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Dubbed Actors that Needed No Dubbing


LonesomePolecat
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It's one thing to dub someone who has a terrible voice (which I wish they still did these days), but it's irritating and yet hilarious when fantastic singers have been dubbed in movies.

 

For example, Angela Lansbury in THE HARVEY GIRLS. Angela Lansbury of all people! Why are we dubbing a Tony Award winner for, oh let me think, musicals? True she wasn't a winner at the time, but hilarious.

 

Another one that puzzles me is Danny Elfman dubbing Chris Sarandon in NIGHTMARE BEFORE CHRISTMAS. Sorry, Danny, but those of us who saw LIGHT IN THE PIAZZA on PBS can tell you Chris is a way better singer than you. Now, in that case, Danny is the composer, so it's possibly Chris was hired to match Danny who might have insisted on doing all the singing. But either way, weird.

 

Any dubbing instances confuse you?

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Well a famous one was the dubbing of Dennis Morgan in The Zigfield Follies. But there was a sound reason (at least from the studio's POV). The actual singer had released the song as a single but he wasn't much of an actor.

 

So it wasn't that Morgan didn't have the chops to sing the song (that would of been folly of course).

 

With Lansbury and The Harvey Girls I assume there was some reason. Sometimes studio bosses didn't make actors too 'big' because then they would demand more money. So dubbing an actor that can sing could be a way showing who was boss?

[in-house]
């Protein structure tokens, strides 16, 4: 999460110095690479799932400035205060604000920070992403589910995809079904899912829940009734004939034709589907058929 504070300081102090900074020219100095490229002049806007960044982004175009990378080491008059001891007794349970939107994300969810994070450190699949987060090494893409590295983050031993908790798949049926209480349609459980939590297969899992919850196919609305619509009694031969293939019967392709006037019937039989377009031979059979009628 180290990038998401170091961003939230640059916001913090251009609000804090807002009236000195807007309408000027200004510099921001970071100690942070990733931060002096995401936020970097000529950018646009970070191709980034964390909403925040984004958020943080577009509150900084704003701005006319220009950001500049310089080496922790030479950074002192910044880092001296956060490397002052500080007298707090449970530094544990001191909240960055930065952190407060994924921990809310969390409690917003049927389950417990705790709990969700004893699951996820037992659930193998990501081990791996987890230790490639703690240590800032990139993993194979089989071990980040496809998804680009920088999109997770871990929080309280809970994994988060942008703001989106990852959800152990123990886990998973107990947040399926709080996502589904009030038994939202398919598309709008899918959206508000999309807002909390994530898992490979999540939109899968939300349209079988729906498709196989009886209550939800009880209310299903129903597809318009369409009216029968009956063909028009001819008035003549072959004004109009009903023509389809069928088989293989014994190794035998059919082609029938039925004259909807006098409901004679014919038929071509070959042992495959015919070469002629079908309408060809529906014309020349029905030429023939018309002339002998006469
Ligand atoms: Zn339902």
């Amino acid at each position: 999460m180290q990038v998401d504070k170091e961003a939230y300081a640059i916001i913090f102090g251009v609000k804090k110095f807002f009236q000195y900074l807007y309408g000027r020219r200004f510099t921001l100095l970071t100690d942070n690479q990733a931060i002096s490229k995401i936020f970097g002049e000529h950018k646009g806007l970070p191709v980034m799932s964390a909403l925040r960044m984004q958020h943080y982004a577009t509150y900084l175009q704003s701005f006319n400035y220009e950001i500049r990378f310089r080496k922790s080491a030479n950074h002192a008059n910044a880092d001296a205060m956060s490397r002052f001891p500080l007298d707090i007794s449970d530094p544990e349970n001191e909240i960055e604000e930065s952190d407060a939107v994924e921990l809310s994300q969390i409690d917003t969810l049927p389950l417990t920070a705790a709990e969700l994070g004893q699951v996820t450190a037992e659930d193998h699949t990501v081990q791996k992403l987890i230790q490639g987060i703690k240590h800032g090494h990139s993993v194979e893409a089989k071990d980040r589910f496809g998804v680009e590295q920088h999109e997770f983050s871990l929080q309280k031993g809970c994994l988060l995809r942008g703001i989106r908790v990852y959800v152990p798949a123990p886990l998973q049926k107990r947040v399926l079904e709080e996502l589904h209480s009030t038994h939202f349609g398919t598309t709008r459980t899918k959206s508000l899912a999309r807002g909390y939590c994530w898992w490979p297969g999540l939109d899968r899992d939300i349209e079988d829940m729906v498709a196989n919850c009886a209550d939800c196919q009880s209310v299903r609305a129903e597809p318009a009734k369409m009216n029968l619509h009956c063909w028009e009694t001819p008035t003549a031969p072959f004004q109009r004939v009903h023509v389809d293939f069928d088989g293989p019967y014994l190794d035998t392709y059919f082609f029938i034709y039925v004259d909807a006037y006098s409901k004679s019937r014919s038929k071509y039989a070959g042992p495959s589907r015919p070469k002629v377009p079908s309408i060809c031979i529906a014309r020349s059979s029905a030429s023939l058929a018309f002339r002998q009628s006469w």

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When *A&E* did a biography of Ava Gardner they included a clip of her from *Showboat* singing Can't help Loving That Man of Mine in her own voice rather than the dubbed one used in the film. She was shafted as her voice was pleasant and convincing. Sometimes less than perfect but with sincerity beats perfectly phrased lyrics and nailed notes without it.

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I was going to mention Ava in "Show Boat" too. Rather sad - she recorded all the songs, and was lead to believe they were using her vocals, but Hollywood being Hollywood, the decision was made to dub. She got some revenge however. Her recordings were released as singles at the time and became hit records, which must have confused moviegoers at the time who were hearing her version on the radio and a completely different sound at the movies. Since Ava's versions must be out there I wish some enterprising soul would get MGM ( or whomever owns Show Boat nowadays) to put Ava's voice back. I, for one, would buy a new DVD of the movie for that realization. I think Wouldbestar's assessment of Ava's singing is spot on.

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I seem to recall hearing Ava's tracks for SHOW BOAT and, yeah, what was wrong with them?